- Why is the oil change frequency a factor with this recall?
- Is cam chain wear more rapid initially to make a CEL trip somewhat likely and then does cam chain wear diminish as it might be when going through a break-in process or is it possible that a cam chain failure might be put off until a later date and mileage when the car is out of warranty?
- Has the need for this recall been exacerbated by people who often drive their cars aggressively such as using maximum acceleration from stoplights?
- Have cam chains broken or have they been changed only due to the CEL?
- What has GM done to newer models to eliminate this problem so I can know why I should buy again?
Back in the bad old days before computer engine management with associated cam event and other engine component monitoring capabilities, this situation would likely have gone unnoticed.
I miss pushrod engines, cheap to make, perfected over time, reliable and easy to repair. OHC engines are what consumers demand now or else a car maker will be accused of having an old fashioned design.
. I’m concerned that they might, for example, reduce the max RPM, or they might reduce the peak HP.
Peak HP for the 3.6L is 6300/6400 RPM depending upon application. The redline is 7000 RPM. Even if they knock the rev limter to 6500 RPM, the peak HP won’t change.
Nope. GM has been offering the OLM for almost 30 years and testing it a lot longer. OLMs have been reviewed by the technical community and were found to perform satisfactorily. Most manufacturers have OLMs now, and some (Honda, at least) no longer recommend an oil change interval. They say follow the OLM. This is old technology. Are you concerned that manufacturers now offer direct fuel injection that provides more power? How will direct injection affect your engine life?
“I miss pushrod engines, cheap to make, perfected over time, reliable and easy to repair. OHC engines are what consumers demand now or else a car maker will be accused of having an old fashioned design”.
I think it is a question of time before even simple push lawnmowers go to overhead cam engines. I was looking at lawnmowers yesterday since the mower I purchased in 1988 with a flat head 1 cylinder engine may be on its way out. All the new mowers had overhead valve engines. I suppose in a few years they will introduce overhead cam engines with belts that need to be replaced or the engines will self-destruct.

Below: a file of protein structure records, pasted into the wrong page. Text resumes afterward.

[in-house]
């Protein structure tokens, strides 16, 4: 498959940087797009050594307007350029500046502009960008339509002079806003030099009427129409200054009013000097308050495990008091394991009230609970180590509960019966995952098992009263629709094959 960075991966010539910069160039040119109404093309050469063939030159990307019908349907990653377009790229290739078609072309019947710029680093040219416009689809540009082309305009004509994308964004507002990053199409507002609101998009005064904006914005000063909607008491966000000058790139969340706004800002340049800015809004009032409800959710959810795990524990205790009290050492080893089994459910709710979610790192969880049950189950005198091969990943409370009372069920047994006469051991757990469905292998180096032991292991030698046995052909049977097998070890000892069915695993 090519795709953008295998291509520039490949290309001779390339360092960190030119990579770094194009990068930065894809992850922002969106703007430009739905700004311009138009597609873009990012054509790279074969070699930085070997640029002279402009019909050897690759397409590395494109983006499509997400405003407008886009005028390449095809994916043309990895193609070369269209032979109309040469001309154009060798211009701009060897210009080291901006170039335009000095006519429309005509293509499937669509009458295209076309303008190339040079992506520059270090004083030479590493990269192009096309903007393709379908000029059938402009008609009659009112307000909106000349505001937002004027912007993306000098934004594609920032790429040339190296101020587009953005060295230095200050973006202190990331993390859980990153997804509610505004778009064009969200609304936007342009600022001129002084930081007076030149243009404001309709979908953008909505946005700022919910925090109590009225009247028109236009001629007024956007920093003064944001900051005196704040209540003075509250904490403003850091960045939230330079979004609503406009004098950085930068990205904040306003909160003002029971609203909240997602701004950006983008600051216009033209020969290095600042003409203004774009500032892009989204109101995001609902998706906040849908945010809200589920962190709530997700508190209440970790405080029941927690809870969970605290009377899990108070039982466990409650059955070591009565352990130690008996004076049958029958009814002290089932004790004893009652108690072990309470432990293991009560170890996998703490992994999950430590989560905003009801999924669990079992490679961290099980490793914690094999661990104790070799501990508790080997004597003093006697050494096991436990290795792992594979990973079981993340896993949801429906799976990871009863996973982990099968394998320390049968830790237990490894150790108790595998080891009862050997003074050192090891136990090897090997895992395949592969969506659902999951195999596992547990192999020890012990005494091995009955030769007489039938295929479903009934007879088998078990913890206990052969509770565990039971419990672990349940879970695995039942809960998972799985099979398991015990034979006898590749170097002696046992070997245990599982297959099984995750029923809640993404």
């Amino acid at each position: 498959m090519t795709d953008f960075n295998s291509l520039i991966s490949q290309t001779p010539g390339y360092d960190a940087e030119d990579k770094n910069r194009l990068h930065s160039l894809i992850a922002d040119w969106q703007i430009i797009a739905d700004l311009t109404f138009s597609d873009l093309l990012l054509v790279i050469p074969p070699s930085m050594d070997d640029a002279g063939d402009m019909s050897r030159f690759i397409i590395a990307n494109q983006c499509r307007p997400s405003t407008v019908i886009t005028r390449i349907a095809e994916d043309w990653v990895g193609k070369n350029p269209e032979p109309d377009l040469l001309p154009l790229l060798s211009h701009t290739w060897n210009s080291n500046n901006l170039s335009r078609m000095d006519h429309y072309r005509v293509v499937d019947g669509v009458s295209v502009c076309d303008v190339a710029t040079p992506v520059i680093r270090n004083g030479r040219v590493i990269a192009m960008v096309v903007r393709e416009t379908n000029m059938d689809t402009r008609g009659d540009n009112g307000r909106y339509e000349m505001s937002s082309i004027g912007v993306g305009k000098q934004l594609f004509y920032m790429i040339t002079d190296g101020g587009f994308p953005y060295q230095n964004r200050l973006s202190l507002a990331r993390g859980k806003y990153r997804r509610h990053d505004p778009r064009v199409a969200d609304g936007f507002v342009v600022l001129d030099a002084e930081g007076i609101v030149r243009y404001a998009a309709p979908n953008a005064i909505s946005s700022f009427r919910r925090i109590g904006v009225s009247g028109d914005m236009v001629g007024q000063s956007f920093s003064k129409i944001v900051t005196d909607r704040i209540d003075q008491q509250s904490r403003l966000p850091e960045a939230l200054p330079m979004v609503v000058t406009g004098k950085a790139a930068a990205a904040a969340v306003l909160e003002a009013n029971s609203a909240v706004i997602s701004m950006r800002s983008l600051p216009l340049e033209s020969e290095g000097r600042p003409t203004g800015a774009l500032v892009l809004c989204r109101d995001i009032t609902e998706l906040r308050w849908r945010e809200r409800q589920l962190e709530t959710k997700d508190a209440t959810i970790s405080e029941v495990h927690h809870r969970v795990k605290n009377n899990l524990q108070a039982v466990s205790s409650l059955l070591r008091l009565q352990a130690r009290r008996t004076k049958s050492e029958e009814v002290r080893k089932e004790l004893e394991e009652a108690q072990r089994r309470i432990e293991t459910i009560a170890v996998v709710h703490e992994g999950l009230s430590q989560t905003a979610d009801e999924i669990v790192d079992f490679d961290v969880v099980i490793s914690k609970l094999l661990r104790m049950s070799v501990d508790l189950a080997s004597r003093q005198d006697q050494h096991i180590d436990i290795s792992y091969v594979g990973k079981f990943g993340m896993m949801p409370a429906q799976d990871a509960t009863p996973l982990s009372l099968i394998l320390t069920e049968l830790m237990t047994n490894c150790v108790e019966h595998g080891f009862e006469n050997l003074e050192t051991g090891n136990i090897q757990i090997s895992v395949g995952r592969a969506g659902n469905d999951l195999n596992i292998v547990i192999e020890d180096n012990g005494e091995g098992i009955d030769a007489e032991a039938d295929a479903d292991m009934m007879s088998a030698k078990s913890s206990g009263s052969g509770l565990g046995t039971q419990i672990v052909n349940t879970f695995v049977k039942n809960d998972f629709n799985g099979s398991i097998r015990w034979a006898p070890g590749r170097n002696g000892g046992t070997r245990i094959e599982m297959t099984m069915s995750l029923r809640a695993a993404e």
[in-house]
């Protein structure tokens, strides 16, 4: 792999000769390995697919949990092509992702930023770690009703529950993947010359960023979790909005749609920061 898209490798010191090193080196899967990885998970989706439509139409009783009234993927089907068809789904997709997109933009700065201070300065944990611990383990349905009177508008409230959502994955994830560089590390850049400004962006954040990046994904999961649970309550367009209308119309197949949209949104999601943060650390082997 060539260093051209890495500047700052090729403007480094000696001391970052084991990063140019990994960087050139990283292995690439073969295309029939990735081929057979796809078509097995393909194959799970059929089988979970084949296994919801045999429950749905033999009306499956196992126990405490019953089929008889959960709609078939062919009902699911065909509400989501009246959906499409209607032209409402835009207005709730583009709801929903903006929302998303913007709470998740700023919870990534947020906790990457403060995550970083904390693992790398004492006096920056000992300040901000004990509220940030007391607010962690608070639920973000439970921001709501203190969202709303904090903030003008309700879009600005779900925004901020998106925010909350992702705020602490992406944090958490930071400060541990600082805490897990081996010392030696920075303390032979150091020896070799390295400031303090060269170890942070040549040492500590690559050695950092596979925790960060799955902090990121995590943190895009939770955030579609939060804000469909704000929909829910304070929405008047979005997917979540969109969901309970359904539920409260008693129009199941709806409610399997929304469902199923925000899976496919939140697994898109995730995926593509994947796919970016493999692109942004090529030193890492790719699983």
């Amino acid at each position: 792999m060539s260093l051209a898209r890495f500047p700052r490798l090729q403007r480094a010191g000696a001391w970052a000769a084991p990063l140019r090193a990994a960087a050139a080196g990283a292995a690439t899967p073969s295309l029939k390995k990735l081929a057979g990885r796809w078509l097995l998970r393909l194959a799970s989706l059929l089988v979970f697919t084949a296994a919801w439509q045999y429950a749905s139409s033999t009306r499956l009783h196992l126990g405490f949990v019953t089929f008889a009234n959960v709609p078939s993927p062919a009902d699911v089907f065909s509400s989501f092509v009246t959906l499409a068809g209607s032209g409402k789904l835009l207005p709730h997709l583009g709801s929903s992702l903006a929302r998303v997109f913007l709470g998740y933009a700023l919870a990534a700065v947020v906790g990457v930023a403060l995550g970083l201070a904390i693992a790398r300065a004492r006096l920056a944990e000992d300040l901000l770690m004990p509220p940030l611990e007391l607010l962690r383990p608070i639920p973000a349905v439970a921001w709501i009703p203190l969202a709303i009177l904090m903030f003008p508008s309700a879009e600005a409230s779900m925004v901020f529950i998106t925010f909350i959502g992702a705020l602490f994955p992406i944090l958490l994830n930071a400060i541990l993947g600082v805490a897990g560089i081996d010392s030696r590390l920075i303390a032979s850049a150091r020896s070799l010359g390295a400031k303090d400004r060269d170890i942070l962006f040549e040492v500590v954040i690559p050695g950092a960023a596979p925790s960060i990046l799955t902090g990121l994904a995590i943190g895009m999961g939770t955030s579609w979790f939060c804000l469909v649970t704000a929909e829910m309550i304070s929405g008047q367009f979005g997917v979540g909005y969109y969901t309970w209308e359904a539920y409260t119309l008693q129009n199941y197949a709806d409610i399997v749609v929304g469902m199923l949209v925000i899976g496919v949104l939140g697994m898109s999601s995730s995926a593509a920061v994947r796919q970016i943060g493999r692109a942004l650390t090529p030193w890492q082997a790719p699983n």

Techincally OHC engines are simpler than pushrod engines, fewer moving parts.
You are correct. I remember that even in the 1950s the Jaguar had an overhead cam engine. Sometime in the 1960s, Pontiac introduced an overhead cam engine on its 6 cylinder Tempest model and the engine was available on the Firebird. Most people, though, opted for the OHV V-8. As I remember, the Pontiac had a rubber “cog belt” as the timing belt was called back then.
In the meantime, I am going to try to get another year out of my simple flat head lawnmower engine.
The OHC engine does have fewer parts than the pushrod engine (just count the lack of pushrods) BUT the head(s) is/are more difficult to manufacture. I like the trade-off though.
OLMs have been reviewed by the technical community and were found to perform satisfactorily.
GM has a vested interest in keeping NEW car buyers happy. They also have an interest in meeting EPA emissions longevity requirements. Neither of these interests require that an engine have much useful life left after 100K mi or so (what is the emission requirement these days? 120K?)
As a buyer of USED cars (most of which are out of emissions warranty, BTW), I change oil more frequently than the OEM suggests because my interests are different from the OEM’s.
For 4 cyl engines, a pushrod setup is much less complicated that the 16 valve dohc balance shaft engines common today.
Sounds like they offering nothing except a recommendation to change the oil earlier.
Have they fixed any worn out chains. I cannot imagine a cheap endeavorer .
Chrysler’s Hemis, and GM’s small-block V8s and some V6s are still pushrod engines, and are still relevant, modern engines. Some may say the design is dated, but they are proven, reliable, and powerful.
My Lincoln has an OLM and it’s a feature I totally ignore even though it seems to seems to specify an oil change around 3500 to 4000 miles. I agree with you about 0, and even 5 weight, motor oil. Here in OK during the summertime that stuff runs out of containers just like water.
The oil of choice for me and my family members has always been 10W30 or 10W40 for winter and summer use. On an old high mileage beater they’ve been known to get 20W50 during the summers.
How many years did it take in order to make pushrods engines that actually were not only reliable and lasted a while.
Japanese have done a fine job making reliable and long lasting OHC engines that have many technical enhancements like variable valve timing. US makers are playing catch up and are relatively inexperienced.